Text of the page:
2. MERIDIAN 139 cuts through the Ceram Sea on the west coast of Misool Island (one of the four major islands of West Papua’s Raja Ampat Island Group).  MERIDIAN 141 divides the island of New Guinea.  For more see Frank Jacobs, author of Strange Maps: An Atlas of Cartographic Curiosities, in ‘Who bit my border?’ New York Times, 13 March 2012 [https://opinionator.blogs.nytimes.com/2012/03/13/who-bit-my-border/?_r=0].

Solomon Islands, a pinwale dot in the Pacific

3.  The Melanesian Spearhead Group was formed in July 1986 during a meeting of Heads of Government of Papua New Guinea, Solomon Islands, Vanuatu, as well as the Kanak Socialist National Liberation Front (FLNKS), who agreed to work together in spearheading regional issues including the Kanak’s struggle in New Caledonia for independence from France.  On 14 March 1988, PNG Prime Minister Paias Wingti, Vanuatu Prime Minister Walter Lini, and Solomon Islands Foreign Affairs Minister Ezekiel Alebua signed the ‘Principles of Cooperation Among the Independent States in Melanesia’.  FLNKS formally joined the MSG in 1989. Fiji joined in 1996.  The MSG’s Secretariat’s office in Port Vila, constructed by People’s Republic of China, opened on 30 May 2008.

4.  The Pacific Islands Forum is a political grouping of fourteen Melanesian, Micronesian and Polynesian independent and self-governing states, as well as Australia and New Zealand (that is, Solomon Islands, Vanuatu, Papua New Guinea, Fiji; Federated States of Micronesia, Republic of Marshall Islands, Kiribati, Palau, Nauru; Cook Islands, Tonga, Tuvalu, Niue, Samoa).  In 2015 the Forum accepted West Papua’s application for membership subject to a PIF Fact-finding Mission to West Papua, which Indonesia subsequently rejected.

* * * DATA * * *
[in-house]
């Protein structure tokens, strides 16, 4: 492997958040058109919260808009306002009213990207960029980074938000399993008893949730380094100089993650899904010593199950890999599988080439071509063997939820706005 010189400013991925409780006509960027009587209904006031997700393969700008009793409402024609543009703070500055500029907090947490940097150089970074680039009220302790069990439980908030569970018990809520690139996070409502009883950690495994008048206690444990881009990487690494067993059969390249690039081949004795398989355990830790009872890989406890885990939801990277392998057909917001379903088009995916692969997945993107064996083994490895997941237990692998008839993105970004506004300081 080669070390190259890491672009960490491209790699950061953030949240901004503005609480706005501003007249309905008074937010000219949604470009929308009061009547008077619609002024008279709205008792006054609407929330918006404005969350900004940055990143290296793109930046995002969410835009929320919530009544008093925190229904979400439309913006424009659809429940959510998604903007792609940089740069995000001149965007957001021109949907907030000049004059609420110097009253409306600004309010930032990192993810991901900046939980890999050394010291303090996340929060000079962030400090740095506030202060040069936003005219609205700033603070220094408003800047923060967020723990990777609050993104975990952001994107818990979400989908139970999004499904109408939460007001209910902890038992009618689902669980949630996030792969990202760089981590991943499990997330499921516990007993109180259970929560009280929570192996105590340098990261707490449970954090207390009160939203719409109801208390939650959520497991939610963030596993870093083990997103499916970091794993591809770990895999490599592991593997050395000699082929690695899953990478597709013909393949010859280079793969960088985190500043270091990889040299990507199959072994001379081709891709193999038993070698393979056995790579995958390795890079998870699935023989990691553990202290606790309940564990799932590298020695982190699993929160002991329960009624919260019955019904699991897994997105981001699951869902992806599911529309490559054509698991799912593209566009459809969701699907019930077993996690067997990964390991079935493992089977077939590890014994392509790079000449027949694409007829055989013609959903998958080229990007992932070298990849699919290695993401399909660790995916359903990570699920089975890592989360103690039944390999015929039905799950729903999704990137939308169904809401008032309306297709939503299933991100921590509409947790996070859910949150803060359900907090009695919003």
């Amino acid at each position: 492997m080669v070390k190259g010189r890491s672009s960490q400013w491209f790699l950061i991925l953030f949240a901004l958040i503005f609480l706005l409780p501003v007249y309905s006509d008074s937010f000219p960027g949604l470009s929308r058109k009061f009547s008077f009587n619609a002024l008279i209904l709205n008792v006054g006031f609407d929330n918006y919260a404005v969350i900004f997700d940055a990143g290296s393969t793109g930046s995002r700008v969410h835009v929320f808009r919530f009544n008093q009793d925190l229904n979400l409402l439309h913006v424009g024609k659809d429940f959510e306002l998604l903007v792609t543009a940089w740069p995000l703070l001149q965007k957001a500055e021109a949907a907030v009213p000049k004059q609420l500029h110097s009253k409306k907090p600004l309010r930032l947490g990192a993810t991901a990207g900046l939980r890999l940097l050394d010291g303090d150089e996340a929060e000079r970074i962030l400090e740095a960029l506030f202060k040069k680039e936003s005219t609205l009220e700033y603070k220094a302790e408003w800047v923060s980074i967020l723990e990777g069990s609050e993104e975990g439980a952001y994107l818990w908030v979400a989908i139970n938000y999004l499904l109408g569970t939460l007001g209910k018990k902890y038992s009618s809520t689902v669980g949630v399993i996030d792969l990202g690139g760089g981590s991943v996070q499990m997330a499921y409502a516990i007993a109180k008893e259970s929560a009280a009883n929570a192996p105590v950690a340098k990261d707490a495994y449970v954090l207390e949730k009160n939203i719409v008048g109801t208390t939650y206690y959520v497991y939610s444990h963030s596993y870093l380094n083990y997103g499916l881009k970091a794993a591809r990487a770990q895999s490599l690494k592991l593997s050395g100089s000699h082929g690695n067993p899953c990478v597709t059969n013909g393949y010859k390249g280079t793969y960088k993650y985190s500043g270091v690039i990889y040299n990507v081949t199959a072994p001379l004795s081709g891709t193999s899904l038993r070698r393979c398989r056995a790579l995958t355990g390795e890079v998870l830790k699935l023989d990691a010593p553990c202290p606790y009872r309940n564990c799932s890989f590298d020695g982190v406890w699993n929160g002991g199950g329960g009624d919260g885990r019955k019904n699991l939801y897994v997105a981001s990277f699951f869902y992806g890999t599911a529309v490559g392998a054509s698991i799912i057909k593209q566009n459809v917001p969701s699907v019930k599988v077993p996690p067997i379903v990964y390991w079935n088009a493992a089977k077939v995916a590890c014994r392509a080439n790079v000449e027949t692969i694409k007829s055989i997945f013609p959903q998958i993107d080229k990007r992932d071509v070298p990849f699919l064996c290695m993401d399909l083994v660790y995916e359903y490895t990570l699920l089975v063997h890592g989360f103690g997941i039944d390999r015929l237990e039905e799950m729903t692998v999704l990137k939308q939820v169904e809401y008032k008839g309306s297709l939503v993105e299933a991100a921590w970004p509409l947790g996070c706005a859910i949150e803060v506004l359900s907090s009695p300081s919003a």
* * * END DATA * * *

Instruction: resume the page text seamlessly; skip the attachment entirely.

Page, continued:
5.  Speakers to the 2016 UNGA were Prime Minister Sogavare (Solomon Islands)  Prime Minister Salawi (Vanuatu)  Prime Minister Pohiva (Tonga)  President Hilda Heine (Federated States of Micronesia)  Prime Minister Sopoaga (Tuvalu)  President Divavesi Waqa (Nauru)  Dr Caleb Otto (UN Representative, Republic of Palau).

 

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SALUTING MELANESIA at the ACU Art Gallery in Melbourne

LOBAR WAINGGAI’s miniature honai, with baby kava bowl on Fiji bark cloth (tapa)  Saluting Melanesia, ACU Art Gallery, 4 December 2016 (Photo, Tommy Latupeirissa)

SALUTING MELANESIA was an exciting ceremonial occasion that brought together communities normally separated by sea-water to celebrate their origins and living cultures.  It began with a solemn kava ceremony, and included young Melanesians born or living in the diaspora talking about their cultural experiences, dancers performing their traditions, singer-songwriters telling tales about the past and the future, and, of course, a dazzling display of food featuring indigenous products and recipes.

The Federal Republic of West Papua hosted the occasion in the AUSTRALIAN CATHOLIC UNIVERSITY’S luminous Art Gallery in Fitzroy during the SAMPARI ART EXHIBITION FOR WEST PAPUA, which in 2016 included a special MELANESIAN WALL OF ART.

                                                      MERE RASUE (Fiji)  For My Freedom                                                    MELANESIAN WALL OF ART, 2016 Sampari Art Exhibition for West Papua